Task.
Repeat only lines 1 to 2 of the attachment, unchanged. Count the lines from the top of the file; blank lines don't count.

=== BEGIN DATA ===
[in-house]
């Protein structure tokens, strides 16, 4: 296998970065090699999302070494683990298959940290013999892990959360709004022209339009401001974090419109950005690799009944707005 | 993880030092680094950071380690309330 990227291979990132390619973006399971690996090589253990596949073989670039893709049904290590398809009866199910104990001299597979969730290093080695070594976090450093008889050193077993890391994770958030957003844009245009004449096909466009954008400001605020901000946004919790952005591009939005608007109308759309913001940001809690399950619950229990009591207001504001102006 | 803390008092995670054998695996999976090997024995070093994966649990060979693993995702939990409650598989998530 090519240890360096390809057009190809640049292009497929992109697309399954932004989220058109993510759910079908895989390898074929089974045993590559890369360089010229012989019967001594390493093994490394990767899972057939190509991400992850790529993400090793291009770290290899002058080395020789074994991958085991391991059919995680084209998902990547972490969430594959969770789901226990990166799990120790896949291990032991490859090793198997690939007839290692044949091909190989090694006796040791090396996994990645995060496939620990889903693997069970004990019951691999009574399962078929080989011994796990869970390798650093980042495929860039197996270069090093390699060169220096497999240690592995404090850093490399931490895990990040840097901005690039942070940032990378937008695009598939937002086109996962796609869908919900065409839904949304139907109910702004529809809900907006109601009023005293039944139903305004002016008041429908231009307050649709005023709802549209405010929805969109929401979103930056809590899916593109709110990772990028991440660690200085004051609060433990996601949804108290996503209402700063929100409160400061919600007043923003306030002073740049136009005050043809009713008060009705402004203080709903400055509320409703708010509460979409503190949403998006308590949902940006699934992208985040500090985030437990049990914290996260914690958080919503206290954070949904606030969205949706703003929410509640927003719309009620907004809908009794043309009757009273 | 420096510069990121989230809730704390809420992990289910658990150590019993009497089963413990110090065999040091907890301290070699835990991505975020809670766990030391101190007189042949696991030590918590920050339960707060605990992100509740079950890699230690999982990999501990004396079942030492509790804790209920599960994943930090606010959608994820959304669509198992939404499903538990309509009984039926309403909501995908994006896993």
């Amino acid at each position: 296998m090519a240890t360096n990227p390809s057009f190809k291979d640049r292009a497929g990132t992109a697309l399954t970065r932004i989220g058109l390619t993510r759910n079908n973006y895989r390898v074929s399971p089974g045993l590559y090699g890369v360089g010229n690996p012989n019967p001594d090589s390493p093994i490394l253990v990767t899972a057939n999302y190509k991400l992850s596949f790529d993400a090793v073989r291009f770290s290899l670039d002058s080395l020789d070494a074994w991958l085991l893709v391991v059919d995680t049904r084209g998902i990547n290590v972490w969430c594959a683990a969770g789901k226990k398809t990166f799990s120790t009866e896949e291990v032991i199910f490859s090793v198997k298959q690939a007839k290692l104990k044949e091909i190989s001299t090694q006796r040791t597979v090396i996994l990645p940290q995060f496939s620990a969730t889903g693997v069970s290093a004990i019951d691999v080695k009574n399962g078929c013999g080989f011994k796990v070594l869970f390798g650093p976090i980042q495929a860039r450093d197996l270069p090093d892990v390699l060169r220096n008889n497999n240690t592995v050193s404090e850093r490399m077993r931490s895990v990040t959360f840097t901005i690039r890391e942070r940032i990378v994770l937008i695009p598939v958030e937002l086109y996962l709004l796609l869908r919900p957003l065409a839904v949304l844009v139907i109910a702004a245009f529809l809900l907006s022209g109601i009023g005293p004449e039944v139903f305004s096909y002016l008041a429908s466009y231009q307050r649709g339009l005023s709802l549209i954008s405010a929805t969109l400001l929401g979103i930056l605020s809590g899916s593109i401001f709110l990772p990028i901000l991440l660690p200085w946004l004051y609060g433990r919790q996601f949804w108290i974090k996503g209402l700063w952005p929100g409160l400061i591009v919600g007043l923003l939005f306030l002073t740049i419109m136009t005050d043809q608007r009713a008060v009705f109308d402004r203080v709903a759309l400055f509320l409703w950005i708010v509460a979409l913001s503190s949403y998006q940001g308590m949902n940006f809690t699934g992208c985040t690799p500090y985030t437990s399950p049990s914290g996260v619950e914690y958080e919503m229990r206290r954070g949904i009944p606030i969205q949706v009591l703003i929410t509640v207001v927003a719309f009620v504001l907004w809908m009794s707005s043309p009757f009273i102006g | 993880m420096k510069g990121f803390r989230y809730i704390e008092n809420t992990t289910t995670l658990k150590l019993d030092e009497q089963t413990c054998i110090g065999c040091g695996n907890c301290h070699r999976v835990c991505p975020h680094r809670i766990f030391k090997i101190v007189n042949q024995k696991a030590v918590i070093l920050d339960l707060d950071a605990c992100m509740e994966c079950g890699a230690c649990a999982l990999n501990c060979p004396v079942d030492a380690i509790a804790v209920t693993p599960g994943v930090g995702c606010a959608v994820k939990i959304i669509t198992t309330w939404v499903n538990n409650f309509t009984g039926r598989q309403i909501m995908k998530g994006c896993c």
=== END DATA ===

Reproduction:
[in-house]
């Protein structure tokens, strides 16, 4: 296998970065090699999302070494683990298959940290013999892990959360709004022209339009401001974090419109950005690799009944707005 | 993880030092680094950071380690309330 990227291979990132390619973006399971690996090589253990596949073989670039893709049904290590398809009866199910104990001299597979969730290093080695070594976090450093008889050193077993890391994770958030957003844009245009004449096909466009954008400001605020901000946004919790952005591009939005608007109308759309913001940001809690399950619950229990009591207001504001102006 | 803390008092995670054998695996999976090997024995070093994966649990060979693993995702939990409650598989998530 090519240890360096390809057009190809640049292009497929992109697309399954932004989220058109993510759910079908895989390898074929089974045993590559890369360089010229012989019967001594390493093994490394990767899972057939190509991400992850790529993400090793291009770290290899002058080395020789074994991958085991391991059919995680084209998902990547972490969430594959969770789901226990990166799990120790896949291990032991490859090793198997690939007839290692044949091909190989090694006796040791090396996994990645995060496939620990889903693997069970004990019951691999009574399962078929080989011994796990869970390798650093980042495929860039197996270069090093390699060169220096497999240690592995404090850093490399931490895990990040840097901005690039942070940032990378937008695009598939937002086109996962796609869908919900065409839904949304139907109910702004529809809900907006109601009023005293039944139903305004002016008041429908231009307050649709005023709802549209405010929805969109929401979103930056809590899916593109709110990772990028991440660690200085004051609060433990996601949804108290996503209402700063929100409160400061919600007043923003306030002073740049136009005050043809009713008060009705402004203080709903400055509320409703708010509460979409503190949403998006308590949902940006699934992208985040500090985030437990049990914290996260914690958080919503206290954070949904606030969205949706703003929410509640927003719309009620907004809908009794043309009757009273 | 420096510069990121989230809730704390809420992990289910658990150590019993009497089963413990110090065999040091907890301290070699835990991505975020809670766990030391101190007189042949696991030590918590920050339960707060605990992100509740079950890699230690999982990999501990004396079942030492509790804790209920599960994943930090606010959608994820959304669509198992939404499903538990309509009984039926309403909501995908994006896993």